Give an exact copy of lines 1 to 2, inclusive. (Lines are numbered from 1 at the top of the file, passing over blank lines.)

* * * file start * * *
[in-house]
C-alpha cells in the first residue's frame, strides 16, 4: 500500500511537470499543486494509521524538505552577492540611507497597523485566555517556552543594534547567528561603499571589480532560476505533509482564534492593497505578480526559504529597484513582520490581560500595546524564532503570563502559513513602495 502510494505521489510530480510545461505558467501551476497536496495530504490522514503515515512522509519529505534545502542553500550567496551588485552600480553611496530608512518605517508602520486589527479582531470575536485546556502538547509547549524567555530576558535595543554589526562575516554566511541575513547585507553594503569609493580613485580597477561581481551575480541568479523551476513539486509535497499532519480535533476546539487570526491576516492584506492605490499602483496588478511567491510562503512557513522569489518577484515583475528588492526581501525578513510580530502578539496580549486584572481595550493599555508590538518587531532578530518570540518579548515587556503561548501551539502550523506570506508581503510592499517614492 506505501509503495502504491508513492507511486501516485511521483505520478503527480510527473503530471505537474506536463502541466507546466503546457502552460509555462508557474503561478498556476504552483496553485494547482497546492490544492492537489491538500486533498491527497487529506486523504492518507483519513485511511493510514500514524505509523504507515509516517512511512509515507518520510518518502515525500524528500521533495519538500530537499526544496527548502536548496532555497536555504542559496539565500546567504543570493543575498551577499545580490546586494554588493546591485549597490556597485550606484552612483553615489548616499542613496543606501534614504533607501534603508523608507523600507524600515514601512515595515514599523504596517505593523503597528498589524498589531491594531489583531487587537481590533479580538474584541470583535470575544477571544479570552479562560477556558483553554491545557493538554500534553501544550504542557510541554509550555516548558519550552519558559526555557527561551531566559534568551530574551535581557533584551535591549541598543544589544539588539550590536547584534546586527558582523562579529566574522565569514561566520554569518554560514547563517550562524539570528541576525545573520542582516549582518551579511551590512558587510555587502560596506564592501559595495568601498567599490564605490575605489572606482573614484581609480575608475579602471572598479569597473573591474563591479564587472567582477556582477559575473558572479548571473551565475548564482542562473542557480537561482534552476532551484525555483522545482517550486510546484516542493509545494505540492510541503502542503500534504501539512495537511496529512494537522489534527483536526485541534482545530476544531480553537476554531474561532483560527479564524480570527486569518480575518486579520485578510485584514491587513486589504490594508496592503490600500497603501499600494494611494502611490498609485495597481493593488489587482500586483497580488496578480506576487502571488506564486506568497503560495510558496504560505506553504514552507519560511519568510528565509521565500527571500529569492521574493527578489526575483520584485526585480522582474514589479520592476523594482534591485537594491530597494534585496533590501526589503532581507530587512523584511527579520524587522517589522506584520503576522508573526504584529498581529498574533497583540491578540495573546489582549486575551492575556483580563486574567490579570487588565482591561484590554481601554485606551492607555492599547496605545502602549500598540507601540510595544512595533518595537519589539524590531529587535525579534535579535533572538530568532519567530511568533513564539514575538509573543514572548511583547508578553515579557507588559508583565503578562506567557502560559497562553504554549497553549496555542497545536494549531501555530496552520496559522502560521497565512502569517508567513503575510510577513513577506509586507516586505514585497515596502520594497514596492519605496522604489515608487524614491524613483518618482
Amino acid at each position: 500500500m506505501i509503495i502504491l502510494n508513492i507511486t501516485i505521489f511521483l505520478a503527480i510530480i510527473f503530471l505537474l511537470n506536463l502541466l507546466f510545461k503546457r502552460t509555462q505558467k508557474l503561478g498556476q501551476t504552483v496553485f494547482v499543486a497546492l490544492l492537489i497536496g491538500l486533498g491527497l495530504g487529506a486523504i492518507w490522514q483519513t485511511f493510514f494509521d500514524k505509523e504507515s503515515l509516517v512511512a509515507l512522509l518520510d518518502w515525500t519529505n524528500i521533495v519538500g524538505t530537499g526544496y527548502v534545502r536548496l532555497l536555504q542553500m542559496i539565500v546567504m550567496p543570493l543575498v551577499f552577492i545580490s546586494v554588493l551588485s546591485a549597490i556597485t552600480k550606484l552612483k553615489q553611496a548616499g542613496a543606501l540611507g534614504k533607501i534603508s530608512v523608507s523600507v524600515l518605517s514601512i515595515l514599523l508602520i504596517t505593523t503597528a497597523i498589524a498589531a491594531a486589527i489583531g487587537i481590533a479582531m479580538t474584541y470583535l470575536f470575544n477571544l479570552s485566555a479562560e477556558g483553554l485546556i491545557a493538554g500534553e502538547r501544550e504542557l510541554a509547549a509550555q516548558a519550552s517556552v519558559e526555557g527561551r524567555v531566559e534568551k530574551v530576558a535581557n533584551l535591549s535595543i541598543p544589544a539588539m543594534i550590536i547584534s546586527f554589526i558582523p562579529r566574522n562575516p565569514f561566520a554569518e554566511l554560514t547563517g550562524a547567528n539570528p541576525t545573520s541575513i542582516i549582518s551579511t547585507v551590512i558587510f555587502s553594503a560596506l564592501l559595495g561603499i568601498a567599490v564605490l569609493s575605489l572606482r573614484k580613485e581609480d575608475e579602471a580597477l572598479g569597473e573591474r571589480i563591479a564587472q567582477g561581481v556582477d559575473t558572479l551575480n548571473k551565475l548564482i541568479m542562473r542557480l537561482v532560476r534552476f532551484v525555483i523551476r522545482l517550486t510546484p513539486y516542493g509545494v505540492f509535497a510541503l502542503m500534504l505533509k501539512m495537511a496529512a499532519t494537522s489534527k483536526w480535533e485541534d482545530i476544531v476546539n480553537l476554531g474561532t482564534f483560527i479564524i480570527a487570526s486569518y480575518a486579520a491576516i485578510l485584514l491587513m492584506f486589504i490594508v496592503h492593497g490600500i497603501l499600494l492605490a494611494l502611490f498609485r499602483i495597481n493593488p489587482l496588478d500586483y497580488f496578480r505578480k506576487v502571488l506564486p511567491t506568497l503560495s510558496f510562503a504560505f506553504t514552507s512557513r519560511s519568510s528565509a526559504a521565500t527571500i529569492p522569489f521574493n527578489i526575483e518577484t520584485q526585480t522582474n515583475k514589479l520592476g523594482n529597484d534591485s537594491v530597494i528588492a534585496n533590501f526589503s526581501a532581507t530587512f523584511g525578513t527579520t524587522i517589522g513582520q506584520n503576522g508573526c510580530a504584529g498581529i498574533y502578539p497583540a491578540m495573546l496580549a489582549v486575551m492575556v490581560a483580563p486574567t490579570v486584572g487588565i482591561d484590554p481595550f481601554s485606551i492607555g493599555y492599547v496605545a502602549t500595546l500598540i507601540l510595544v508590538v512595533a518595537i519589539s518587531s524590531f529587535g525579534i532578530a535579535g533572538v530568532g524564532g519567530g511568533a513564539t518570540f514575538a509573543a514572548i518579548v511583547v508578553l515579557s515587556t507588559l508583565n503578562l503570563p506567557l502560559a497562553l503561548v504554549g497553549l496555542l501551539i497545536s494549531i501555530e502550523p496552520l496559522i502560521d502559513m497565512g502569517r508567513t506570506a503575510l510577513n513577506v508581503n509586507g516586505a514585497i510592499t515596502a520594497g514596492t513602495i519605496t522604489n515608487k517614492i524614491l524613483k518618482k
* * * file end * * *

[in-house]
C-alpha cells in the first residue's frame, strides 16, 4: 500500500511537470499543486494509521524538505552577492540611507497597523485566555517556552543594534547567528561603499571589480532560476505533509482564534492593497505578480526559504529597484513582520490581560500595546524564532503570563502559513513602495 502510494505521489510530480510545461505558467501551476497536496495530504490522514503515515512522509519529505534545502542553500550567496551588485552600480553611496530608512518605517508602520486589527479582531470575536485546556502538547509547549524567555530576558535595543554589526562575516554566511541575513547585507553594503569609493580613485580597477561581481551575480541568479523551476513539486509535497499532519480535533476546539487570526491576516492584506492605490499602483496588478511567491510562503512557513522569489518577484515583475528588492526581501525578513510580530502578539496580549486584572481595550493599555508590538518587531532578530518570540518579548515587556503561548501551539502550523506570506508581503510592499517614492 506505501509503495502504491508513492507511486501516485511521483505520478503527480510527473503530471505537474506536463502541466507546466503546457502552460509555462508557474503561478498556476504552483496553485494547482497546492490544492492537489491538500486533498491527497487529506486523504492518507483519513485511511493510514500514524505509523504507515509516517512511512509515507518520510518518502515525500524528500521533495519538500530537499526544496527548502536548496532555497536555504542559496539565500546567504543570493543575498551577499545580490546586494554588493546591485549597490556597485550606484552612483553615489548616499542613496543606501534614504533607501534603508523608507523600507524600515514601512515595515514599523504596517505593523503597528498589524498589531491594531489583531487587537481590533479580538474584541470583535470575544477571544479570552479562560477556558483553554491545557493538554500534553501544550504542557510541554509550555516548558519550552519558559526555557527561551531566559534568551530574551535581557533584551535591549541598543544589544539588539550590536547584534546586527558582523562579529566574522565569514561566520554569518554560514547563517550562524539570528541576525545573520542582516549582518551579511551590512558587510555587502560596506564592501559595495568601498567599490564605490575605489572606482573614484581609480575608475579602471572598479569597473573591474563591479564587472567582477556582477559575473558572479548571473551565475548564482542562473542557480537561482534552476532551484525555483522545482517550486510546484516542493509545494505540492510541503502542503500534504501539512495537511496529512494537522489534527483536526485541534482545530476544531480553537476554531474561532483560527479564524480570527486569518480575518486579520485578510485584514491587513486589504490594508496592503490600500497603501499600494494611494502611490498609485495597481493593488489587482500586483497580488496578480506576487502571488506564486506568497503560495510558496504560505506553504514552507519560511519568510528565509521565500527571500529569492521574493527578489526575483520584485526585480522582474514589479520592476523594482534591485537594491530597494534585496533590501526589503532581507530587512523584511527579520524587522517589522506584520503576522508573526504584529498581529498574533497583540491578540495573546489582549486575551492575556483580563486574567490579570487588565482591561484590554481601554485606551492607555492599547496605545502602549500598540507601540510595544512595533518595537519589539524590531529587535525579534535579535533572538530568532519567530511568533513564539514575538509573543514572548511583547508578553515579557507588559508583565503578562506567557502560559497562553504554549497553549496555542497545536494549531501555530496552520496559522502560521497565512502569517508567513503575510510577513513577506509586507516586505514585497515596502520594497514596492519605496522604489515608487524614491524613483518618482